That game was the first of many in which Barton proved that he not only belonged at a big-time basketball school, but that he was one of the most promising freshman point guards in the game. On the season, Barton was Memphis' fifth-leading scorer at 8.2 points per game. He started 12 games for the Tigers, who finished 25-10, including a 10-6 mark in Conference USA.

"This kid can flat-out play," said Tigers coach Josh Pastner. "He helped us win a lot of basketball games. He's a hard-nosed, blue-collar, does-his-job, low-maintenance, old-school basketball player. That's who he is. And we were fortunate to have him. I love the kid. I mean, he was our leading scorer in the NCAA tournament game [vs. Arizona]. That guy's a player and we were fortunate to have him. I knew that he was going to be a good player when he signed."

8. Brandon Young, DePaul

Jerry Wainwright recruited Young to Chicago but was fired before he ever got a chance to coach the Randallstown native. Despite the coaching change, Young never wavered on his DePaul commitment, electing to become former Clemson coach Oliver Purnell's point guard of the future — and present. While the Blue Demons labored through a 7-24 season in Purnell's first year on the job, Young emerged as a notable bright spot, cementing his status as one of the Big East's rising young stars.

"I was a freshman playing in the Big East, the toughest conference in the country," Young said. "I struggled at first, got frustrated. Then I started getting the hang of it. … It was all coming along. But it's good now."

Young started all 31 games for the Blue Demons and logged 30.4 minutes per game. Young, who played two seasons at Randallstown High and two at Friendship Collegiate in Washington, finished the year averaging 12.6 points — second on the Blue Demons behind fellow Baltimore freshman Cleveland Melvin — and a team-best 3.7 assists. Purnell is counting on the Big East All-Rookie team member to produce even more as a sophomore.

"You have a sense that this guy has got a chance to be really good, and more importantly, a guy who can become a cornerstone," Purnell said. "You can't pay for that kind of experience. As we watched him during the year, he made some mistakes, yeah, but there are also some bright spots and you realize this guy has a chance to be a special player."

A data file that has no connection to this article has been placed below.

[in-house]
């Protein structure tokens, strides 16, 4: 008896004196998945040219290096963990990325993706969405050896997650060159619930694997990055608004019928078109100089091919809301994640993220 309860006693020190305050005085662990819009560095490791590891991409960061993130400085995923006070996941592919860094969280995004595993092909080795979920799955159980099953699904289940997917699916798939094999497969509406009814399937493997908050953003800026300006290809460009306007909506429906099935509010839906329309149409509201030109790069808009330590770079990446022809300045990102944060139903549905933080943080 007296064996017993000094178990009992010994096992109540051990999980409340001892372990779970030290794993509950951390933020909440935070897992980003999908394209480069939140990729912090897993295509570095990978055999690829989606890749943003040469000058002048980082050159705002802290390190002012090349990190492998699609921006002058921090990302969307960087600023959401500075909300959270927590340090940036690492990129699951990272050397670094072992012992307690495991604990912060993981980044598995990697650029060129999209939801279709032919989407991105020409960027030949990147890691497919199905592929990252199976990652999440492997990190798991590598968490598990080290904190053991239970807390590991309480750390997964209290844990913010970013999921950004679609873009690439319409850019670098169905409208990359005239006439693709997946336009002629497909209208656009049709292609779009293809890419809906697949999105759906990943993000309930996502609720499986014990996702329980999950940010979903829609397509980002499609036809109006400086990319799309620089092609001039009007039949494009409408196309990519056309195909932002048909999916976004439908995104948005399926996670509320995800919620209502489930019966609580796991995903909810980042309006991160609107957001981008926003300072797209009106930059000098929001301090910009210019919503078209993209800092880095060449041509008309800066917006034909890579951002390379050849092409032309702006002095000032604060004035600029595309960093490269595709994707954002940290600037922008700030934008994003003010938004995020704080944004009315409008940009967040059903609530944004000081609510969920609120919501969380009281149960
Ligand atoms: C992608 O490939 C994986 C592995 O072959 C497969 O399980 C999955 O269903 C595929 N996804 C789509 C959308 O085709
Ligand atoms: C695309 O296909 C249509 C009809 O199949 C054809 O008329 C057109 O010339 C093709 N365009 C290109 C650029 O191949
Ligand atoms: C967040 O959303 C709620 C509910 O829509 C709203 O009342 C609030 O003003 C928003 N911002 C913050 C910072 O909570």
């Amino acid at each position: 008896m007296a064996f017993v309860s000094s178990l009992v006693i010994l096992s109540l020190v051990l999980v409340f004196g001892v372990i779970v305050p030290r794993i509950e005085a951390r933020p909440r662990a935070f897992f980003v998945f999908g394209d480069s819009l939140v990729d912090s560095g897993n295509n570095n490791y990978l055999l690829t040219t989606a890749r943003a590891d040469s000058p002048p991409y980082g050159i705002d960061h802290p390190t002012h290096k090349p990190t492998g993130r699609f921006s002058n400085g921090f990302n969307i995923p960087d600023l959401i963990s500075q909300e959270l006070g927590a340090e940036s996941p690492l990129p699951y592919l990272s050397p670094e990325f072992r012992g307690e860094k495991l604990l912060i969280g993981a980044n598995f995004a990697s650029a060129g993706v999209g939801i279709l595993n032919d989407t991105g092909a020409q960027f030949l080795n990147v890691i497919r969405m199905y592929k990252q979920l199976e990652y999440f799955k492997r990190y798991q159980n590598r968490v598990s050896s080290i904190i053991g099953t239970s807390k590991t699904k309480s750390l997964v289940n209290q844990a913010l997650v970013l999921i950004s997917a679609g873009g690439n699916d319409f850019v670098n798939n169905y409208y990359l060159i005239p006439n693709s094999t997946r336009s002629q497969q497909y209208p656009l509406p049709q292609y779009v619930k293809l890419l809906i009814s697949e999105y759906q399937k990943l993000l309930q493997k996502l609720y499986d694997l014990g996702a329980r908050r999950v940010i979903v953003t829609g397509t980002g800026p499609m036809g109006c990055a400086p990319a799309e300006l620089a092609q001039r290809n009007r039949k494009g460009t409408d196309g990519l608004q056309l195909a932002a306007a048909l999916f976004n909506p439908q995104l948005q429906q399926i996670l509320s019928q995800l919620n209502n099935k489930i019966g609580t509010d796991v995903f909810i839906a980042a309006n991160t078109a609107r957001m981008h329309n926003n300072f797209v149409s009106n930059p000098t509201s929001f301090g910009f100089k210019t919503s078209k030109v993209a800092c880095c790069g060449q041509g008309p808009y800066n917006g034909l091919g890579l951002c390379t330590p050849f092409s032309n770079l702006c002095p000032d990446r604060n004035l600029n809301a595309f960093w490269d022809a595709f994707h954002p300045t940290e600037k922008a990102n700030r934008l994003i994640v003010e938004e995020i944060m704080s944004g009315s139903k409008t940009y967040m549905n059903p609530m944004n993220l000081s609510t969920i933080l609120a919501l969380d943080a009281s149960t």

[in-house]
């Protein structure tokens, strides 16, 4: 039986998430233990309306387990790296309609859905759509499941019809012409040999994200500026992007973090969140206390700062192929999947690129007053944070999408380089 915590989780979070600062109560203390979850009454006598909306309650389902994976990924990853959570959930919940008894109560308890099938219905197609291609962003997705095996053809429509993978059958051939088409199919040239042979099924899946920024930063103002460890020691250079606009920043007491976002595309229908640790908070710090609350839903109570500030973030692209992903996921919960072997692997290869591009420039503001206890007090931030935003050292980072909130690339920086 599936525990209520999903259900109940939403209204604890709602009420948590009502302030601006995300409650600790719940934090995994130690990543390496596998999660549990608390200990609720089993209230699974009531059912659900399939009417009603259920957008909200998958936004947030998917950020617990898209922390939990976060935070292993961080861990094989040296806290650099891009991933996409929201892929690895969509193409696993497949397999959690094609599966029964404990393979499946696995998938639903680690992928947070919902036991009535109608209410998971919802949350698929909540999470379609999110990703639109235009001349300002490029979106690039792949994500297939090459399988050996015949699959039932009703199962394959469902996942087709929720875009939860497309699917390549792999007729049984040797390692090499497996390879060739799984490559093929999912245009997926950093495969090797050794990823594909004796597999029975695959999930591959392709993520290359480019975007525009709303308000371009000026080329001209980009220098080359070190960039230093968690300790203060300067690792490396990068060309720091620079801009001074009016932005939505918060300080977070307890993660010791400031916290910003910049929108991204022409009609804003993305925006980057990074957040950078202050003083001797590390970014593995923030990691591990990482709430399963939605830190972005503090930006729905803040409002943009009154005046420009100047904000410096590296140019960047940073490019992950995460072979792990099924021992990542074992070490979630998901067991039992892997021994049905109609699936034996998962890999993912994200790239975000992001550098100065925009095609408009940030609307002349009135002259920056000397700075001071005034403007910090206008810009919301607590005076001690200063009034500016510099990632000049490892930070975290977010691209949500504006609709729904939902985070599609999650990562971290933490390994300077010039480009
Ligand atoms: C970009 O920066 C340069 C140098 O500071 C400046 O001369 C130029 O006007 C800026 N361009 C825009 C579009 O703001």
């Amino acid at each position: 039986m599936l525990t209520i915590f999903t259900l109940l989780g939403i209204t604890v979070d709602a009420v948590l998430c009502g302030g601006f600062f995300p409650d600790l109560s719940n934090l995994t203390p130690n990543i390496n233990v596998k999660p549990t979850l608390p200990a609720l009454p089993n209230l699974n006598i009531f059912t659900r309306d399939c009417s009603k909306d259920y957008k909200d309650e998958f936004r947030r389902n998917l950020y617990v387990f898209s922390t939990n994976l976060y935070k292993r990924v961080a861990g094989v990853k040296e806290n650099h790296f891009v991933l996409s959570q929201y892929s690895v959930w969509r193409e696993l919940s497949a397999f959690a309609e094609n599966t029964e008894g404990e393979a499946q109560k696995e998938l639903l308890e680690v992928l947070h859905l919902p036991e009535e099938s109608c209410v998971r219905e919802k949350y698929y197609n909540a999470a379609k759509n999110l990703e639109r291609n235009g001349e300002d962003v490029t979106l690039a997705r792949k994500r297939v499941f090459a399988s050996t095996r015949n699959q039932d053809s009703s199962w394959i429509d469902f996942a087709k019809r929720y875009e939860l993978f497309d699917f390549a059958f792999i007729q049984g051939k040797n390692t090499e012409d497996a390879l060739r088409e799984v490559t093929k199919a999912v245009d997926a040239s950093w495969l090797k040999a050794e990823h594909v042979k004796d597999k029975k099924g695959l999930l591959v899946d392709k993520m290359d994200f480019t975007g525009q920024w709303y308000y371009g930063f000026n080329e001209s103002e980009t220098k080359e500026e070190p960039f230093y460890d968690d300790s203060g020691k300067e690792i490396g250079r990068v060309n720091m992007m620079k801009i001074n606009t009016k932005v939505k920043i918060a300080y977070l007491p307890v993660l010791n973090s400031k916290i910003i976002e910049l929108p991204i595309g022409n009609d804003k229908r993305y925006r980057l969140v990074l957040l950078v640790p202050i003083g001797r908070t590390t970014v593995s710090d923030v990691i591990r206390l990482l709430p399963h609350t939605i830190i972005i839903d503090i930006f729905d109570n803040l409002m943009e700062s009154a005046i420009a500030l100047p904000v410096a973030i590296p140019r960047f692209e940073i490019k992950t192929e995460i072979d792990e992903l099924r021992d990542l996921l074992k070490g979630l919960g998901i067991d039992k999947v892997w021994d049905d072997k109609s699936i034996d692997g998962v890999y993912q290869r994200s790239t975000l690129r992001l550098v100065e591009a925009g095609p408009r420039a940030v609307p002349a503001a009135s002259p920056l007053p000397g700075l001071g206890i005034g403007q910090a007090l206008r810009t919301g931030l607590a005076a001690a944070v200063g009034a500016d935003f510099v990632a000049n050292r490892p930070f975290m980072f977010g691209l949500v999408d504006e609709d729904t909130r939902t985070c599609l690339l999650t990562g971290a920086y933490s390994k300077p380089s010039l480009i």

7. Devon Saddler, Delaware

After graduating from Aberdeen in 2009, Saddler headed to Winchendon (Mass.) Prep for a post-grad year. Suddenly, the Delaware commitment was fielding interest from DePaul, North Carolina State, Oregon, Rutgers, Washington and other high-major schools. But Saddler never wavered in his pledge to the Blue Hens, who were treated to an outstanding freshman season from the 6-foot-2, 205-pound combo guard. Saddler averaged 13.3 points and 4.3 rebounds and was named Colonial Athletic Association Rookie of the Year.

"Winning Rookie of the Year in such a tough league, such a highly regarded league … is quite an accomplishment," said Delaware coach Monte' Ross. "He brought a different type of intensity to our team from Day 1. I think other guys on our team really, really appreciated that. We were better from Day 1 [because of] the type of competitor he was and what he was bringing to the program."

Rookie success hasn't gone to Saddler's head. If anything, individual accolades have made Saddler hungrier for his Blue Hens to be a winning program. He's ready to do everything he can to help Delaware — which went 14-17 overall and 8-10 in conference play last season — rise in the CAA standings.